Truman O. Angell, Brigham Young's brother-in-law—who designed the Salt Lake Temple—was also involved in the design of this home. The home derives its name from the stone lion statue, sculpted by William Ward, positioned over the front entrance. “Lion of the Lord” was a nickname of Brigham Young. It was modeled after one which occupied a similar position on a prominent home in Vermont, the state where Brigham Young was born and raised.
The house is situated at 63 East South Temple, near the corner of South Temple and State Street just one block east of Temple Square. It sits next to the Beehive House, another home belonging to Brigham Young. Nestled between the homes in the back is a garden and stone patio also used for receptions and other gatherings.
In 1869 Young founded the Retrenchment Society in the home for his daughters, which later became the Young Women's Association of the LDS Church.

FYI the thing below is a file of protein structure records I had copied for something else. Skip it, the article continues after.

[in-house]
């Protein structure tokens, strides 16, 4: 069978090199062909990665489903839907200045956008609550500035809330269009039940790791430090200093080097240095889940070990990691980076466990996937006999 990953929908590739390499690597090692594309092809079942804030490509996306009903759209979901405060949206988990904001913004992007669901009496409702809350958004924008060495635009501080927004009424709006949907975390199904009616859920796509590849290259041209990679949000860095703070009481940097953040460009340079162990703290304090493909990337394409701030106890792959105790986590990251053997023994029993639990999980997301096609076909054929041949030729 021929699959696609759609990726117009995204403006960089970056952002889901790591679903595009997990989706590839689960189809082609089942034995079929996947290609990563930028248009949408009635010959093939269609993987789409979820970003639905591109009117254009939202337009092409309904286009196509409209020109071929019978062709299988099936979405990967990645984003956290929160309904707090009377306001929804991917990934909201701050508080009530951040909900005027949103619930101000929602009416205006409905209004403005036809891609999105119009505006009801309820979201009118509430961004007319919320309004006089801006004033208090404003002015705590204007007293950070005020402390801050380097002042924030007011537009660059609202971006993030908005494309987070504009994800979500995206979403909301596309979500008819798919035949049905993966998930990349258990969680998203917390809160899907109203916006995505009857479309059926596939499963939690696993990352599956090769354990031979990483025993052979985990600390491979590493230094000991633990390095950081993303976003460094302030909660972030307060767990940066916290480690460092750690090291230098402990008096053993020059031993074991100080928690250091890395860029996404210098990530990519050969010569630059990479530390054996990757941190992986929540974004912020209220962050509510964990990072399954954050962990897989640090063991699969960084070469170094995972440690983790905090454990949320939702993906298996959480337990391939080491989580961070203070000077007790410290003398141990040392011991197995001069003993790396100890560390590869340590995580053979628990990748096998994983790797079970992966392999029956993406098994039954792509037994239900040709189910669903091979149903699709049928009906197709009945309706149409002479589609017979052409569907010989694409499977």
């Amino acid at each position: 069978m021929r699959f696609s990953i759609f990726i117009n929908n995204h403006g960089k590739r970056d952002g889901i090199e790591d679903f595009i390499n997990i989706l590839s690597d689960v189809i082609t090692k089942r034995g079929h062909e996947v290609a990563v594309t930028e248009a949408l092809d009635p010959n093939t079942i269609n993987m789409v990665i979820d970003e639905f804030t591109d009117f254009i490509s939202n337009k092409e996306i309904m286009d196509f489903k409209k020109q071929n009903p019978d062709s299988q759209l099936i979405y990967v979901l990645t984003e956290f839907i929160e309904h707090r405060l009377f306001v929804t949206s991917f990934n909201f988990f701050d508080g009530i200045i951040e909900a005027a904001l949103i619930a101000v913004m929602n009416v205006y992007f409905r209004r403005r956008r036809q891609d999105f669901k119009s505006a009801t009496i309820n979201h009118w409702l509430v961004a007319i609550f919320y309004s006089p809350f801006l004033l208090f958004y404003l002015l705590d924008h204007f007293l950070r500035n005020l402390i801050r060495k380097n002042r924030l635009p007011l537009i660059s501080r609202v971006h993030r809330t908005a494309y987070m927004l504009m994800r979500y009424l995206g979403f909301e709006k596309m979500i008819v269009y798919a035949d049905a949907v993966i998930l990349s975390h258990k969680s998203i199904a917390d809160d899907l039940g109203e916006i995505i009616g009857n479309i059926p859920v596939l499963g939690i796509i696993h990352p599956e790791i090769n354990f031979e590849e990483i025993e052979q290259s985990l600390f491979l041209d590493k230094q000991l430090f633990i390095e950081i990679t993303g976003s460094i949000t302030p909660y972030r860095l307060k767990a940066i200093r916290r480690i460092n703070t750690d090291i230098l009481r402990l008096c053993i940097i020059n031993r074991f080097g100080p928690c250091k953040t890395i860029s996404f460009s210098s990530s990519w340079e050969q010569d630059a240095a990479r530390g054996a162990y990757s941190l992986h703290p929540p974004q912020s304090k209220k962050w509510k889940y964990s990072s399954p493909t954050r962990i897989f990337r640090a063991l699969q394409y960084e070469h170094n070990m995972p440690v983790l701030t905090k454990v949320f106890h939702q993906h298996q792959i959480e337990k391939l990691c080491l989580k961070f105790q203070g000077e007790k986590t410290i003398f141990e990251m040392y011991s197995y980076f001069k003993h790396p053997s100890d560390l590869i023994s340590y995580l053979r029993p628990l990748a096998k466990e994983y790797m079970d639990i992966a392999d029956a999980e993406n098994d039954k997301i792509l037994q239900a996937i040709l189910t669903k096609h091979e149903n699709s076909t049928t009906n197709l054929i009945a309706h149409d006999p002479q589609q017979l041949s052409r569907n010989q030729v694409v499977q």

Brigham Young died in the Lion House in 1877. After his death, the Young family maintained both the Lion House and the Beehive House for several years and then sold them to the LDS Church. The Lion House became a home economics center for the Latter-day Saint University, which was located on the same block. When the university closed in 1931, the Young Women's Mutual Improvement Association acquired both the Lion House and the Beehive House. The Beehive House was used as a dormitory and the Lion House became a young women’s social center.
The Lion House was restored in 1968 under the direction of Florence S. Jacobsen, sixth general president of the Young Women. Tours are available of the home full of pioneer décor, some of which was crafted by Brigham Young or reproduced. It serves as an event venue for banquets, receptions, and parties. In the basement, the Lion House Pantry is open for cafeteria-style dining.
See also: Beehive House